Its basically an audit of a system carried out against a known criterion. A compliance test may come in many different forms dependant on the request received but basically can be broken down into several different types:
- Operating Systems and Applications: A verification that an operating system and/or applications are configured appropriately to the companies needs and lockdown requirements, thus providing adequate and robust controls to ensure that the Confidentiality, Integrity and Availability of the system will not be affected in its normal day to day operation.
- Systems in development: A verification that the intended system under development meets the configuration and lockdown standards requested by the customer.
- Management of IT and Enterprise Architecture: A verification that the in-place IT management infrastructure encompassing all aspects of system support has been put in place. This is to ensure effective change control, audit, business continuity and security procedures etc. have been formulated, documented and put in place.
- Interconnection Policy: A verification that adequate security and business continuity controls governing the connection to other systems, be they Telecommunications, Intranets, Extranets and Internet etc. have been put in place, have been fully documented and correspond to the stated customer requirements.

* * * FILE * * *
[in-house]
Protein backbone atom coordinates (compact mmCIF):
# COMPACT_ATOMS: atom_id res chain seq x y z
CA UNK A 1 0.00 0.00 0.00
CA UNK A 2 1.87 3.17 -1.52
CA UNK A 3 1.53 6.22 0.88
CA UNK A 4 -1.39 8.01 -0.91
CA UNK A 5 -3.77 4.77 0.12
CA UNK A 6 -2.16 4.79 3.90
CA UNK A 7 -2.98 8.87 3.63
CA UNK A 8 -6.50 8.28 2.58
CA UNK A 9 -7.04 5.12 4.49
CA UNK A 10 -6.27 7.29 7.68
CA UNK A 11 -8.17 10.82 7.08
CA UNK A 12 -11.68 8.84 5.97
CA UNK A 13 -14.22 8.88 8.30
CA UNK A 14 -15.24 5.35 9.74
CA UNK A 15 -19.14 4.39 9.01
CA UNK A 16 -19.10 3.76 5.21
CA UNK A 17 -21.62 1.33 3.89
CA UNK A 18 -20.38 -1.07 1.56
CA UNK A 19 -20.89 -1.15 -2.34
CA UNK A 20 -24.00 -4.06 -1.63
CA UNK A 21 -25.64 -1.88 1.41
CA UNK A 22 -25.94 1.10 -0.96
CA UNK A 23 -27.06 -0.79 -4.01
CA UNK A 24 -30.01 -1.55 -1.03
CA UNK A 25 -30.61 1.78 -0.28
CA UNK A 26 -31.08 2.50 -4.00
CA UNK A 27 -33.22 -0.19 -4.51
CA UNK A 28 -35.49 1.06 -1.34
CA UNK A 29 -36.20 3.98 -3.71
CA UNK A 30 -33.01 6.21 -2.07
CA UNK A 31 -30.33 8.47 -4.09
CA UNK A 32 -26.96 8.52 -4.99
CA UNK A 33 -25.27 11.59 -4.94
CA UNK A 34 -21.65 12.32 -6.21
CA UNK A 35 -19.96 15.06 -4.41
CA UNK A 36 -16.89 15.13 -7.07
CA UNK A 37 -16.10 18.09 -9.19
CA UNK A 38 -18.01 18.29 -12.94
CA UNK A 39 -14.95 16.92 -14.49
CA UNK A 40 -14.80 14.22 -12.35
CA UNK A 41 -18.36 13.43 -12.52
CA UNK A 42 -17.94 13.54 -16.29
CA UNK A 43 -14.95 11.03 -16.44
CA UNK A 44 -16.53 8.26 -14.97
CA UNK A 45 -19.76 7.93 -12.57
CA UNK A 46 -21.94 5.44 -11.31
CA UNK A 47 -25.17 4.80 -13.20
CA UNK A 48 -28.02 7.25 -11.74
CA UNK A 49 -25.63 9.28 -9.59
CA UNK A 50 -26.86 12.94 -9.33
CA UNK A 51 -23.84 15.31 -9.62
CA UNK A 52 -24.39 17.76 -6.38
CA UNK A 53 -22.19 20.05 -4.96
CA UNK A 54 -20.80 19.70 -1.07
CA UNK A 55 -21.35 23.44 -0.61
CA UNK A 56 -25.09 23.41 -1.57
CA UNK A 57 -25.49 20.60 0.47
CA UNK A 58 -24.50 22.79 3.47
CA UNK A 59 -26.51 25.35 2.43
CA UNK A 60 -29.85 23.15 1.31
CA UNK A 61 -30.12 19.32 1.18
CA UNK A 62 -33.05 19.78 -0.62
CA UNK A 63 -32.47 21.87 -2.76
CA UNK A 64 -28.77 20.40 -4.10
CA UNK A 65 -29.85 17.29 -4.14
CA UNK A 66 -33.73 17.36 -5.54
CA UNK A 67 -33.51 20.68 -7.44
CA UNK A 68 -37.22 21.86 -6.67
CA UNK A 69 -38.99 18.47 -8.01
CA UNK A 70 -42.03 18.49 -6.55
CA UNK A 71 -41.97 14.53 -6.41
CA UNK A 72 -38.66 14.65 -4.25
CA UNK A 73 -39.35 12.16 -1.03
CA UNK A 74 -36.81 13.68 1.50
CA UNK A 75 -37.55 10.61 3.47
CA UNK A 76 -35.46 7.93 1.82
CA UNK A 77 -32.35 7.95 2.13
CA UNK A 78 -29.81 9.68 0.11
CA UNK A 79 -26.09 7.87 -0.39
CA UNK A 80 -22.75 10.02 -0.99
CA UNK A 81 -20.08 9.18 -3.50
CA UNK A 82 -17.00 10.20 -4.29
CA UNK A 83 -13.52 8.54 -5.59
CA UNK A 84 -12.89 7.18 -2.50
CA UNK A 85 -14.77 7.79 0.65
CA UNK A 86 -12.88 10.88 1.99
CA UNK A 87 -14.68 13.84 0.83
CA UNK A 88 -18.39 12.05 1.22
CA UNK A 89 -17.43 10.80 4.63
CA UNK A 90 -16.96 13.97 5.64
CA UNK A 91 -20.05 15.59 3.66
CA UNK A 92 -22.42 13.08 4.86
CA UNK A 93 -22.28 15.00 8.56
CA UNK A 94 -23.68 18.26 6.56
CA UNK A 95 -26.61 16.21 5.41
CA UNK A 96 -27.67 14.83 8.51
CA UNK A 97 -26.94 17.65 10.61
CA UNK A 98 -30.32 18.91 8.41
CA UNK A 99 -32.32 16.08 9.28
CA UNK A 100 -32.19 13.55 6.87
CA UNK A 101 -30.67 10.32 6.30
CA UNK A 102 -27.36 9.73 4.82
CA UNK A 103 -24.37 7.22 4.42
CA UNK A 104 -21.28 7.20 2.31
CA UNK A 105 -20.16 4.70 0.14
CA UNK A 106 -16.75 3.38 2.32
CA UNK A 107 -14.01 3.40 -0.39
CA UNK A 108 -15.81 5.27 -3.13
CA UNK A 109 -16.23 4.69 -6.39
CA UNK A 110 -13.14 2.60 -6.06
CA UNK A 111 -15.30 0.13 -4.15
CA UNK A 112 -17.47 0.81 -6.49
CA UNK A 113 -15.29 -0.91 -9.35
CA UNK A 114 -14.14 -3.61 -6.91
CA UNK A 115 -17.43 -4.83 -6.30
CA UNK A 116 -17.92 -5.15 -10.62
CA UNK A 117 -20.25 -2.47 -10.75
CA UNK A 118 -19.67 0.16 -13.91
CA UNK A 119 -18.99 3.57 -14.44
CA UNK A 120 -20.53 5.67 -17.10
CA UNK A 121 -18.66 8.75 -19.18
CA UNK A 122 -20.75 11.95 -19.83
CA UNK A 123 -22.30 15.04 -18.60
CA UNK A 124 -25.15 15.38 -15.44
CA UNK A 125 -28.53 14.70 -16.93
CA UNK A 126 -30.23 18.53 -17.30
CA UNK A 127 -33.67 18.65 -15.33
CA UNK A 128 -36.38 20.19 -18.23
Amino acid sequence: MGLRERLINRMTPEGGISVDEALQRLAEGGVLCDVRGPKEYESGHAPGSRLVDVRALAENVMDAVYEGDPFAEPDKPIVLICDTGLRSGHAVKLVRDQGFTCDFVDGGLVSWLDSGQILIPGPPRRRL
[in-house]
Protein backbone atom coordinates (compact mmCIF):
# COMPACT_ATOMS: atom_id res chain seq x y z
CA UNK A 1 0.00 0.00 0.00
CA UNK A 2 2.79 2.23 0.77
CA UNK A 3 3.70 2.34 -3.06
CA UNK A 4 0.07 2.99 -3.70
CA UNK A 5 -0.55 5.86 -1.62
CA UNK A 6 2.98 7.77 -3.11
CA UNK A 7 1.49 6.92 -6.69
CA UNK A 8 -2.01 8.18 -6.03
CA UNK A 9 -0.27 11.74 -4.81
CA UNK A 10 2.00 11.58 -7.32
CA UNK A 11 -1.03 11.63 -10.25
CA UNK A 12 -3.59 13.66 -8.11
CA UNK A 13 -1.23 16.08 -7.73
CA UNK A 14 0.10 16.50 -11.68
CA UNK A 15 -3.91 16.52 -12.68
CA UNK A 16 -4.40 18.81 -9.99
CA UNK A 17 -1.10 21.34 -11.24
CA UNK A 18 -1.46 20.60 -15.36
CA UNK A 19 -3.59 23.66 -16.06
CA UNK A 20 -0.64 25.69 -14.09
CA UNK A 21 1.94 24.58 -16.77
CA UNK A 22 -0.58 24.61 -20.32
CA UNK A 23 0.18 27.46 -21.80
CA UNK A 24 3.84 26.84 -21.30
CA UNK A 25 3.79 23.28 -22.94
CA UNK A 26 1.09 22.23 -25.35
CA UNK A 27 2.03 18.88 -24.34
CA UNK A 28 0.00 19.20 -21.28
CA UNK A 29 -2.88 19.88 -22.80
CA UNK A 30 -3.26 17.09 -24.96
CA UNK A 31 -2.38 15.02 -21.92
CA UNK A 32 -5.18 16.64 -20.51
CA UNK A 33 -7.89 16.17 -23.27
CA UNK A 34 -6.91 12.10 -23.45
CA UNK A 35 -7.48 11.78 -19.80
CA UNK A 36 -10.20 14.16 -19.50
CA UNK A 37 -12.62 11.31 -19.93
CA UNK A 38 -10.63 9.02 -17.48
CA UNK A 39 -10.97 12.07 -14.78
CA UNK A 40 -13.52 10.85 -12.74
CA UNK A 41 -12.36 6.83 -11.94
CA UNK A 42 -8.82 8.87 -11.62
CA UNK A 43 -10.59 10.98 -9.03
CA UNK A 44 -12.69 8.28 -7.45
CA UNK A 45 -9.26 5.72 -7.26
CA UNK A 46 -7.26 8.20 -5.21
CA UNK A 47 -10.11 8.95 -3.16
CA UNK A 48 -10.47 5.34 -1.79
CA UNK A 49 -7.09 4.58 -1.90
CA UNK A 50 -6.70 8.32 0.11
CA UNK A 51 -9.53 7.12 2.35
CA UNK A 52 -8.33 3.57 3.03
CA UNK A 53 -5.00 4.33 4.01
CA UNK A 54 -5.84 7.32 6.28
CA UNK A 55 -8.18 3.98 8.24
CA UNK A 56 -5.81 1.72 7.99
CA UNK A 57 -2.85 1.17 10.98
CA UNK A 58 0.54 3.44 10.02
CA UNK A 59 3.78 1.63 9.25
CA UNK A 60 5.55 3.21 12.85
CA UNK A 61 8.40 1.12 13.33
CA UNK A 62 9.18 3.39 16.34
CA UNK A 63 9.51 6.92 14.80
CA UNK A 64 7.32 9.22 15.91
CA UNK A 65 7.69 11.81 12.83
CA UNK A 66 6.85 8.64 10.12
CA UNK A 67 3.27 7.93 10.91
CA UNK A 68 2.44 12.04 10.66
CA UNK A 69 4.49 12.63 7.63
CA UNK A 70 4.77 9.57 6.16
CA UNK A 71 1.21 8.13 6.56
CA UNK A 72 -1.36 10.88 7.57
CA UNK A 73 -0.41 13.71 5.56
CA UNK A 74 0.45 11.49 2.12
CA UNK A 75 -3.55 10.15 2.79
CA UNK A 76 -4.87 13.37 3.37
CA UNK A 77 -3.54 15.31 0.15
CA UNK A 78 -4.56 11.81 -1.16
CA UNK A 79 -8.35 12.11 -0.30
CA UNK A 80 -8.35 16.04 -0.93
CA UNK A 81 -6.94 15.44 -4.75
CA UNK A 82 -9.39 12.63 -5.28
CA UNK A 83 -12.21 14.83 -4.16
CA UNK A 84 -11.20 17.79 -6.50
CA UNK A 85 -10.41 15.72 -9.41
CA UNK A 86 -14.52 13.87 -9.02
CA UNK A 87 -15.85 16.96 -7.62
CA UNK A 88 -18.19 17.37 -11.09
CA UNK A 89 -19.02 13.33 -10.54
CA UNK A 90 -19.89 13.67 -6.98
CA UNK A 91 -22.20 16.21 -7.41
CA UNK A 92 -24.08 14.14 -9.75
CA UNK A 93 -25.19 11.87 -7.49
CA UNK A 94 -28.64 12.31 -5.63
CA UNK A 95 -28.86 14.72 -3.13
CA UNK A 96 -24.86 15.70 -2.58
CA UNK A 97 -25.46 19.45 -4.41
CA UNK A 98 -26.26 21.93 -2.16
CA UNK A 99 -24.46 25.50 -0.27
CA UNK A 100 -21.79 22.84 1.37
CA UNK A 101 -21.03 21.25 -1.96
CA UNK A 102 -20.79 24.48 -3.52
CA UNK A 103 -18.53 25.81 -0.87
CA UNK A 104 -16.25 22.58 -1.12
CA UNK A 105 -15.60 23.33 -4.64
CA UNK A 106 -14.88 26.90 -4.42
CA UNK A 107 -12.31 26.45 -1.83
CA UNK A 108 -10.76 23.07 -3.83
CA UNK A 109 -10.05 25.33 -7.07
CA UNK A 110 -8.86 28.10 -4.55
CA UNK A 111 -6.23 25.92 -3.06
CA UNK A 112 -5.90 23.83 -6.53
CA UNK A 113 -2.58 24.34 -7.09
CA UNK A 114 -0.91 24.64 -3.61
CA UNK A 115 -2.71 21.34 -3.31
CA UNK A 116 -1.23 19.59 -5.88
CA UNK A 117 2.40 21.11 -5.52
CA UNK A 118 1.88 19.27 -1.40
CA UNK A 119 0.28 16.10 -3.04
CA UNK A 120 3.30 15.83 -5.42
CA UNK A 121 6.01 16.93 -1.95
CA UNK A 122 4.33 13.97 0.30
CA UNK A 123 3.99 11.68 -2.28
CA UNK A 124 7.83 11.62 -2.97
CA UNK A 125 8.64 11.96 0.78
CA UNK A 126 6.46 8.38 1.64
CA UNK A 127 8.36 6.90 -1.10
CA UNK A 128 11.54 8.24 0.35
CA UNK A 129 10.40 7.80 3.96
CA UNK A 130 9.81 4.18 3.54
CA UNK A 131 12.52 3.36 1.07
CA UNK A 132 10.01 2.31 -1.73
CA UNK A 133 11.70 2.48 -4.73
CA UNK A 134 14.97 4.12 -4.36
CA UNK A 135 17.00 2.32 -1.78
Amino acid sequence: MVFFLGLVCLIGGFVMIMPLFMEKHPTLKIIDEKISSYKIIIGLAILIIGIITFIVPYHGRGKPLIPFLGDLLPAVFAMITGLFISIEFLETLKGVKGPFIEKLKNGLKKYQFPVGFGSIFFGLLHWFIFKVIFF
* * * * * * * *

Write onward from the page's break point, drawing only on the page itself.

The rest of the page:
The Australian Computer Emergency Response Team (AusCERT)
The AusCERT and the CERT® Coordination Center (CERT/CC) have produced the UNIX Security Checklist v3.0 which details steps to be taken to improve the security of most Unix Operating Systems. When carrying out compliance checks on most *nix systems I generally tend to quote from this lockdown and also the NSA guide when making recommendations to enhance system security.
This can be found here.
National Security Agency
The NSA has made publicly available a number of lockdown guides in one of its many initiatives to enhance awareness of the security issues effecting today's operating systems, applications etc. These guides I have found are generally easy to read, understand and in most cases give you a step-by-step guide to implement.
They can be found from here.